The title of this blog comes from a speech made by Frederick Douglass in 1878, in which he spoke on the American Civil War and memory. Douglass reemerged the causes and consequences of the war long forgotten by an American people who tired of constant conflict with readmitted Southern States over political and social power. This period – 1865-1876 – is known as Reconstruction. In this period, Americans reconciled with one another over their shared experiences through physical aspects of war. This is to say that the Civil War was initially preserved and remembered by descriptions of valor, honor, courage, and bravery – characteristics displayed on thousands of battlefields across 34 states and numerous territories – and ideas of heroic actions and service by both federals and secessionists. The above is a very general description of Southern propagandists using the “Lost Cause” to move forward and away from the ideas surrounding the American Civil War. Douglass took umbrage with the ‘Lost Cause” narrative and pushed back these fallacies throughout his post-war speaking career, in which he called attention to the role of slavery, enslavement, slave societies, and enslaver mentality to the outbreak of war. No speech more so than his Decoration Day speech in 1878.
In the same manner as Douglass, this space intends to look at the ideas surrounding the war. Topics will include slavery, immigration, concepts of terror and treason, political and individual agendas, as well as similar topics. I, and we, will have our detractors but I hope that multiple people will engage with the sources presented and become involved with the conversation. We will not always agree, but I encourage all to actively participate.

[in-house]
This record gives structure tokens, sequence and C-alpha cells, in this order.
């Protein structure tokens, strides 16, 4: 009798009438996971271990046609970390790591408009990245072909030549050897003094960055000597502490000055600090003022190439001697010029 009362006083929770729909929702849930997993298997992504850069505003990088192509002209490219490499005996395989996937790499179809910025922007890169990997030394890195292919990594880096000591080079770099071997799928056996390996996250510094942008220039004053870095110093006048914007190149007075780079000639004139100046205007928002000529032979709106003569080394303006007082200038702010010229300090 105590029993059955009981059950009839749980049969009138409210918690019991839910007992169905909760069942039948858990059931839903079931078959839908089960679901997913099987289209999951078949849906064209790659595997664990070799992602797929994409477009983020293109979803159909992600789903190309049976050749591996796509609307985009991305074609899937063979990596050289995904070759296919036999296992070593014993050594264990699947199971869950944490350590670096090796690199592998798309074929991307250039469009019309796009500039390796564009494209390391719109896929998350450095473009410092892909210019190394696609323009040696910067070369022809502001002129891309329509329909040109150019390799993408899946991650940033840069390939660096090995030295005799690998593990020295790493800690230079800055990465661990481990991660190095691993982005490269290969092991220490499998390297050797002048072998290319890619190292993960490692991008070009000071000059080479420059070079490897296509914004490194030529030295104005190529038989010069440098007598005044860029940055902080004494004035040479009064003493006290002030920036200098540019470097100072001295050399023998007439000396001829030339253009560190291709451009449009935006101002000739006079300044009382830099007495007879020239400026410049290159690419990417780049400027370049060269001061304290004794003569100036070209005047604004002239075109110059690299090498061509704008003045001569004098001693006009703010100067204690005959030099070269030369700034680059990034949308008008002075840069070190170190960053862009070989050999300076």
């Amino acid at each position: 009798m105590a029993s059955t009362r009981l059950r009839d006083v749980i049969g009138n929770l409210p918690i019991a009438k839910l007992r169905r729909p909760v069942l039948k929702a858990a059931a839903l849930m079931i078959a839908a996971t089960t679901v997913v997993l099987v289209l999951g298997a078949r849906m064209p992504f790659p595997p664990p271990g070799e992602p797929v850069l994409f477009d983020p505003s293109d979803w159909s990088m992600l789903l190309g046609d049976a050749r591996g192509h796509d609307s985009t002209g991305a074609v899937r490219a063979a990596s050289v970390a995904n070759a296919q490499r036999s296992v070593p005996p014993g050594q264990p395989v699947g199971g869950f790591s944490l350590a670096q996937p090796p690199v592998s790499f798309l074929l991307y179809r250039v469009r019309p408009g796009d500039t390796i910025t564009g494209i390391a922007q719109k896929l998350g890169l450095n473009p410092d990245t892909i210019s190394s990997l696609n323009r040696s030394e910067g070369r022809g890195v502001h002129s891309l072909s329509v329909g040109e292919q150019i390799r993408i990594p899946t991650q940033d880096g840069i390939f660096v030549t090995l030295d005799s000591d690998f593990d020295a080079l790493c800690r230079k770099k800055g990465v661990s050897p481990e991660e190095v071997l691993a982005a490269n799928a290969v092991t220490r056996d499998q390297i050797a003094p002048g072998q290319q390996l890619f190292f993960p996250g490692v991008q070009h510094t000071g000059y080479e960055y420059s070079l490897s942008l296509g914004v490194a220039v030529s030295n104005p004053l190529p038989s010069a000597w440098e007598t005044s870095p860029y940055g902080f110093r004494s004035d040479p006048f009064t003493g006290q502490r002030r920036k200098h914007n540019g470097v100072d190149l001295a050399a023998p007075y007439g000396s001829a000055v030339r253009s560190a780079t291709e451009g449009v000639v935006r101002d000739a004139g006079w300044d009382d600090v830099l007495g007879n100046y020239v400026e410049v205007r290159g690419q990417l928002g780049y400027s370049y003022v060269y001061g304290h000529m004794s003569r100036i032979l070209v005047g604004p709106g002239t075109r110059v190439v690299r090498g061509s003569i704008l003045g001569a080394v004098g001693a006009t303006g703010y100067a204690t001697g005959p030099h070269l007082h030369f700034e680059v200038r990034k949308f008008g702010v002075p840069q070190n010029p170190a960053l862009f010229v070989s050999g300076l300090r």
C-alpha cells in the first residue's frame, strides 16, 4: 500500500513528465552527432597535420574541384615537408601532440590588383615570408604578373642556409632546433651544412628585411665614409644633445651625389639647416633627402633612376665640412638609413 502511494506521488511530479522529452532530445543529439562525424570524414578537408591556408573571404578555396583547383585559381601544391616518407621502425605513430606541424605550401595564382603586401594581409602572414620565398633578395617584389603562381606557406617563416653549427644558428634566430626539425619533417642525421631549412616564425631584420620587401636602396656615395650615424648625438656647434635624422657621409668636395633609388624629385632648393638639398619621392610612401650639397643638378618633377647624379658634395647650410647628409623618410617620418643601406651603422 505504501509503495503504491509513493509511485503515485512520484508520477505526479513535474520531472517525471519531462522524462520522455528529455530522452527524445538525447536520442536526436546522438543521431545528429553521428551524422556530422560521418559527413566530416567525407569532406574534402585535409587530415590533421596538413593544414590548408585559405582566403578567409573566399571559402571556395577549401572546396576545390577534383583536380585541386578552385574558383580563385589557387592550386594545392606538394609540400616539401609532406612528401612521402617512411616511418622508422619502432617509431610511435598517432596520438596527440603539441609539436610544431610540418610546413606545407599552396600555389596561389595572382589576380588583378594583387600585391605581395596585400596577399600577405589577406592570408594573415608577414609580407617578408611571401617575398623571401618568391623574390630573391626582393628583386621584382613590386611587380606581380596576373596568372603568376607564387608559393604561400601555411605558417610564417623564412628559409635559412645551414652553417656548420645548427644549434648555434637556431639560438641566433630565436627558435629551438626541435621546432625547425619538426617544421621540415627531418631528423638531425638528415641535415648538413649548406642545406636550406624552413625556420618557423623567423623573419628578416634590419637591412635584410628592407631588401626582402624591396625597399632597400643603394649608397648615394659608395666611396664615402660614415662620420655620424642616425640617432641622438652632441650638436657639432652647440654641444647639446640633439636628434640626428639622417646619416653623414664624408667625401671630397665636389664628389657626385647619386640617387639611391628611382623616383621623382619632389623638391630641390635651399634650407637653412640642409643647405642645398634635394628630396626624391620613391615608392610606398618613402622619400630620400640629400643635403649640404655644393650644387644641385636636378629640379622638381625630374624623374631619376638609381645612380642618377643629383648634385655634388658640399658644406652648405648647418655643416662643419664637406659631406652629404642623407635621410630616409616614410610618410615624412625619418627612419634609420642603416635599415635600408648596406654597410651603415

One of the most difficult things about studying the Civil War Era is that discussions on the topic tend to bleed into modern-day politics. This is not my intention. However, I would be remiss to think that our current political climate and our current American culture(s) are not affected by our past. Themes will transcend eras; causes of yesterday will be evident in consequences of today, but this is not a page for political agendas nor should it be taken as one. We hope to promote historical facts, historical truths, and historical accuracies about the era.
Many themes and historical arcs will be discussed but the primary scope will encompass discussion on political, social, and cultural history. Other aspects, such as military history, memory, and environmental impacts will be discussed but are not the primary focal point. Because of these conscious decisions, as well as an obligation to the reader that we research topics thoroughly, I expect to release one to two posts per month. I hope that this decision will give ample time for a discussion to take place.
A final note. I ask you all to be courteous and respectful to your fellow enthusiasts, educators, aficionados, or anyone else who decides to read these pages and/or make comments. This platform lends itself to be misused but I ask for civility when commenting on a specific post or towards any individuals who comment. Therefore, any use of hate, racism, antisemitism, or similar language outside historic context or about a specific post will not be tolerated on this platform. I encourage everyone to engage with the platform but to do so with an abundance of respect. Disagreements will occur but that is not an excuse to participate in unacceptable dialogue.